Outside Paradise, government will never be perfect. But that's no reason to give up
on it—any more than the fact that we can't love our children perfectly entails giving up on loving them as well as we can.
In 1859, an 11-year-old Catholic boy, Thomas Whall, refused to recite the Ten Commandments from the King James Bible in a public school. McLaurin Cooke, an assistant principal, whipped Whall's hands with a rattan rod for 30 minutes. With his hands bleeding and swollen, the boy finally gave in. Police arrested Cooke, but a court dismissed charges of assault and battery.
To European visitors in the first half of the 19th century, Americans were like their newfangled steamboats: noisy, combustible, always on the move—and dirty. "I hardly know any annoyance so deeply repugnant to English feelings as the incessant, remorseless spitting of Americans," Frances Trollope reported.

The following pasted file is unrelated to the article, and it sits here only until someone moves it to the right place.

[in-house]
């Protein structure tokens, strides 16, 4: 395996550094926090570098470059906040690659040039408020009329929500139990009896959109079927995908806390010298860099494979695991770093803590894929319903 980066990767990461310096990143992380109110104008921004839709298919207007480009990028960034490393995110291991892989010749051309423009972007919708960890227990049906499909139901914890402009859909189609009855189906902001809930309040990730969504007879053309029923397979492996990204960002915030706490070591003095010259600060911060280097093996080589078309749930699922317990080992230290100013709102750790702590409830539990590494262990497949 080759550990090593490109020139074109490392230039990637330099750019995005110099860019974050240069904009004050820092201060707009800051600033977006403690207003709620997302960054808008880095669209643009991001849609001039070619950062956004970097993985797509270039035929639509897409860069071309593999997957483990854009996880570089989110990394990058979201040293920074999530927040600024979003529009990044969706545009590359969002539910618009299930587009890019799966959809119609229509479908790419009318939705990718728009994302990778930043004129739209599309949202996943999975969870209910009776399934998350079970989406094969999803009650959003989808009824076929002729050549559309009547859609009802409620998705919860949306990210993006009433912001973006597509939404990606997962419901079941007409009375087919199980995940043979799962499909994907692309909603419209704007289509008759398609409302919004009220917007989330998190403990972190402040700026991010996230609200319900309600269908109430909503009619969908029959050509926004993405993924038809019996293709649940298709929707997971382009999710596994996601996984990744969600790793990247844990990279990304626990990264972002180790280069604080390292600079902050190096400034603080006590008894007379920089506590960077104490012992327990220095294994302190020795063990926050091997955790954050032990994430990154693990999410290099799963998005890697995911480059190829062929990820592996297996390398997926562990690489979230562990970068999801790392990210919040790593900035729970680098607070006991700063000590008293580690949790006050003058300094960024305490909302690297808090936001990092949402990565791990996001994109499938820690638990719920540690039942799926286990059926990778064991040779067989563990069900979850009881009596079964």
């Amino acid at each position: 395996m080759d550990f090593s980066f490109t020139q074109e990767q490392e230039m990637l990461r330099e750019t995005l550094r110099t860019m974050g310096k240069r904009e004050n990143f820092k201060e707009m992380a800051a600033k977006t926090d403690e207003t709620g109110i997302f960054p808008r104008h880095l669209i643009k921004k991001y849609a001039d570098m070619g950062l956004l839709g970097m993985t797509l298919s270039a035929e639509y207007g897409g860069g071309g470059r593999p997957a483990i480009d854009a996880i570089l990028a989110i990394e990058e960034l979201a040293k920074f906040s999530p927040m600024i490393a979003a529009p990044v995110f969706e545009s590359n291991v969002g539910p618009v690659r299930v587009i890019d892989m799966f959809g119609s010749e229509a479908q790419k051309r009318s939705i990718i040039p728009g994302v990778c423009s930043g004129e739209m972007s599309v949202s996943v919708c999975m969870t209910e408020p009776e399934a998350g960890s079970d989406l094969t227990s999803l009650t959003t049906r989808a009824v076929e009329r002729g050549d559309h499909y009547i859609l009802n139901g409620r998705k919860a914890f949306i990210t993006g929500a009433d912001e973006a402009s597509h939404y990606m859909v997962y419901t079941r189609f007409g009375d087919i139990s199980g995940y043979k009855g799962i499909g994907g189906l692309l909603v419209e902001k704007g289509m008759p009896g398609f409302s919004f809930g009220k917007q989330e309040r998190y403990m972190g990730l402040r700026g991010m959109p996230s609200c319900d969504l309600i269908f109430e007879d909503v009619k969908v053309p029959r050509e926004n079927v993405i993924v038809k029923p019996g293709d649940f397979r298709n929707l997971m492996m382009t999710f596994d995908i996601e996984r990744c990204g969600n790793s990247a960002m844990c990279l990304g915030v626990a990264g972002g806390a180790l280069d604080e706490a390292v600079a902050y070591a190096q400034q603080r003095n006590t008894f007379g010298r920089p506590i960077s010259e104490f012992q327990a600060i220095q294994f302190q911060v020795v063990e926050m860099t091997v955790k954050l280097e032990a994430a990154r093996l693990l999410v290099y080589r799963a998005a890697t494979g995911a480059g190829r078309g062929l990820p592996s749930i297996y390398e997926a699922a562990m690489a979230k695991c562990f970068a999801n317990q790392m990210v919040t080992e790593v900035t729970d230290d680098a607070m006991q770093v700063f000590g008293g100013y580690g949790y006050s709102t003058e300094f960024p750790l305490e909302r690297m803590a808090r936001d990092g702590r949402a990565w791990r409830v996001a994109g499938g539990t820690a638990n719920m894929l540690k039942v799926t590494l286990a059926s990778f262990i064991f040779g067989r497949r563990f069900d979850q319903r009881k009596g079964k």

Reading a book by Terry Eagleton is like watching fireworks. The reader can become so delighted with the rhetorical pyrotechnics that the force of the argument is lost. But for all the literary razzle-dazzle, Eagleton is a serious and determined critic of the capitalist status quo.
The most famous farewell addresses in the history of the American
presidency are those delivered by two of the greatest military leaders
to occupy the office: George Washington and Dwight Eisenhower. Both
warned of the threat that military power and its interests posed to the
Jay Stooksberry argues that the way to reduce gun-related homicides in the United States is to halt the war on drugs. Nearly half of homicides involving guns today are drug-related. He notes that during the Prohibition era, gun deaths increased, as did alcoholism, which Prohibition was meant to prevent. Gangs then controlled the black market, just as they control the distribution and sale of illegal drugs today. Prohibition was a failure, and for similar reasons the war on drugs hasn’t worked—but it has led to the killing of innocents in gang warfare and the militarization of law enforcement, at the cost of a trillion dollars spent over the past four decades (Newsweek, August 16).